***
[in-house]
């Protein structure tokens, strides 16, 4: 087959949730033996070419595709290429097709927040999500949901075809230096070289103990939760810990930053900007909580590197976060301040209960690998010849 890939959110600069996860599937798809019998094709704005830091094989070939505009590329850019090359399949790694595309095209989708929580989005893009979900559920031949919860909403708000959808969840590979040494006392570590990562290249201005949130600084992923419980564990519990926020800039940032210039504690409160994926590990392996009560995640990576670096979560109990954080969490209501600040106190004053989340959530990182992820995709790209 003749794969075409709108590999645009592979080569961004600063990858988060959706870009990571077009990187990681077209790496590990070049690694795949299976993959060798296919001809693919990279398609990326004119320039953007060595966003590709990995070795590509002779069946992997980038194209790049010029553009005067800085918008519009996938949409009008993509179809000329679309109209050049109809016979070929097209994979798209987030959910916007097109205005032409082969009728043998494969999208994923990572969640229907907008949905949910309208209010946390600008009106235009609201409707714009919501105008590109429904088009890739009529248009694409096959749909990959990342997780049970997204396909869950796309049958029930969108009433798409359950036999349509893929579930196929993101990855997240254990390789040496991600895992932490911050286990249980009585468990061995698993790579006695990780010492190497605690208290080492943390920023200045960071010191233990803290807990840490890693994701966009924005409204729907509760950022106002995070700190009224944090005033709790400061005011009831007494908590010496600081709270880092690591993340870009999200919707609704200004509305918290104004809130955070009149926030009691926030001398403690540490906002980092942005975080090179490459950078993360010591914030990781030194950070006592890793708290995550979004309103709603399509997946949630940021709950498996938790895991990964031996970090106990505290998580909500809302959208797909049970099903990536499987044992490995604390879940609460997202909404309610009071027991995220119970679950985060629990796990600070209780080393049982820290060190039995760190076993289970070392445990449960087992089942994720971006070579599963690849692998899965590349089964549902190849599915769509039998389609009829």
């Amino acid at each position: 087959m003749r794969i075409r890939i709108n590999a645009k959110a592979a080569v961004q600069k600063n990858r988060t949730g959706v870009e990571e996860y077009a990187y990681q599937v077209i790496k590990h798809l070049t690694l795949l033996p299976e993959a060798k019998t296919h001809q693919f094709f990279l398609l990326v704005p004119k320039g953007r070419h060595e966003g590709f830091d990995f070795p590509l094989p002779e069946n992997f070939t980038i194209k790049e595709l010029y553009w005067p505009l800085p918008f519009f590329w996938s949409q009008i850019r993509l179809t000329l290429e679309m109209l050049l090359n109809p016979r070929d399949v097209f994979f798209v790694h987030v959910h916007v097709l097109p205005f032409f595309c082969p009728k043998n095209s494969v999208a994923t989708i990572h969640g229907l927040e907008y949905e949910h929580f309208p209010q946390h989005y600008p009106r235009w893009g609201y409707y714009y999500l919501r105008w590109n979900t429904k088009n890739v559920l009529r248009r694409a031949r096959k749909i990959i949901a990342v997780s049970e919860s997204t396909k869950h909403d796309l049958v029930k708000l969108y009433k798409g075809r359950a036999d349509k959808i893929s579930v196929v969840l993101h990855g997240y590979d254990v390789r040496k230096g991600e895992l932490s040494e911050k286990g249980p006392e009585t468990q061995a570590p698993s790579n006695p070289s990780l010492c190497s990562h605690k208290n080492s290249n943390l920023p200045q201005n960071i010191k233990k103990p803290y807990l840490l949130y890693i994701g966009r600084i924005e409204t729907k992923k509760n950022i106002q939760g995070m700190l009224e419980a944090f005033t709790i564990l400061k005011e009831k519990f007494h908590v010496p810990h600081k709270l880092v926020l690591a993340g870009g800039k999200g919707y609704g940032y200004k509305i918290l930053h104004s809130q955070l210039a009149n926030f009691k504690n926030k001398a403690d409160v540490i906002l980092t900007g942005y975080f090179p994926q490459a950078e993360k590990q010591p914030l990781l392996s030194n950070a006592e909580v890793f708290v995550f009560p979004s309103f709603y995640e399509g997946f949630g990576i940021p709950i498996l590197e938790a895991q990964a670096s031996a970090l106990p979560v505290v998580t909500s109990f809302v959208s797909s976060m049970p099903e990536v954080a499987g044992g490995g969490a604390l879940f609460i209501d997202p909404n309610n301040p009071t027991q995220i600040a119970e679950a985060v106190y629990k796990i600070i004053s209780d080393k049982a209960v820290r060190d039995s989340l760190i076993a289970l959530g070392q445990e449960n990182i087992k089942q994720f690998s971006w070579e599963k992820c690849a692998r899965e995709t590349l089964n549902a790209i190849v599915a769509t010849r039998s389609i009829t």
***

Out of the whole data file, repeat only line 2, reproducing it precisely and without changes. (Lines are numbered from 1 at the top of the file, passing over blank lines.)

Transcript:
């Protein structure tokens, strides 16, 4: 087959949730033996070419595709290429097709927040999500949901075809230096070289103990939760810990930053900007909580590197976060301040209960690998010849 890939959110600069996860599937798809019998094709704005830091094989070939505009590329850019090359399949790694595309095209989708929580989005893009979900559920031949919860909403708000959808969840590979040494006392570590990562290249201005949130600084992923419980564990519990926020800039940032210039504690409160994926590990392996009560995640990576670096979560109990954080969490209501600040106190004053989340959530990182992820995709790209 003749794969075409709108590999645009592979080569961004600063990858988060959706870009990571077009990187990681077209790496590990070049690694795949299976993959060798296919001809693919990279398609990326004119320039953007060595966003590709990995070795590509002779069946992997980038194209790049010029553009005067800085918008519009996938949409009008993509179809000329679309109209050049109809016979070929097209994979798209987030959910916007097109205005032409082969009728043998494969999208994923990572969640229907907008949905949910309208209010946390600008009106235009609201409707714009919501105008590109429904088009890739009529248009694409096959749909990959990342997780049970997204396909869950796309049958029930969108009433798409359950036999349509893929579930196929993101990855997240254990390789040496991600895992932490911050286990249980009585468990061995698993790579006695990780010492190497605690208290080492943390920023200045960071010191233990803290807990840490890693994701966009924005409204729907509760950022106002995070700190009224944090005033709790400061005011009831007494908590010496600081709270880092690591993340870009999200919707609704200004509305918290104004809130955070009149926030009691926030001398403690540490906002980092942005975080090179490459950078993360010591914030990781030194950070006592890793708290995550979004309103709603399509997946949630940021709950498996938790895991990964031996970090106990505290998580909500809302959208797909049970099903990536499987044992490995604390879940609460997202909404309610009071027991995220119970679950985060629990796990600070209780080393049982820290060190039995760190076993289970070392445990449960087992089942994720971006070579599963690849692998899965590349089964549902190849599915769509039998389609009829």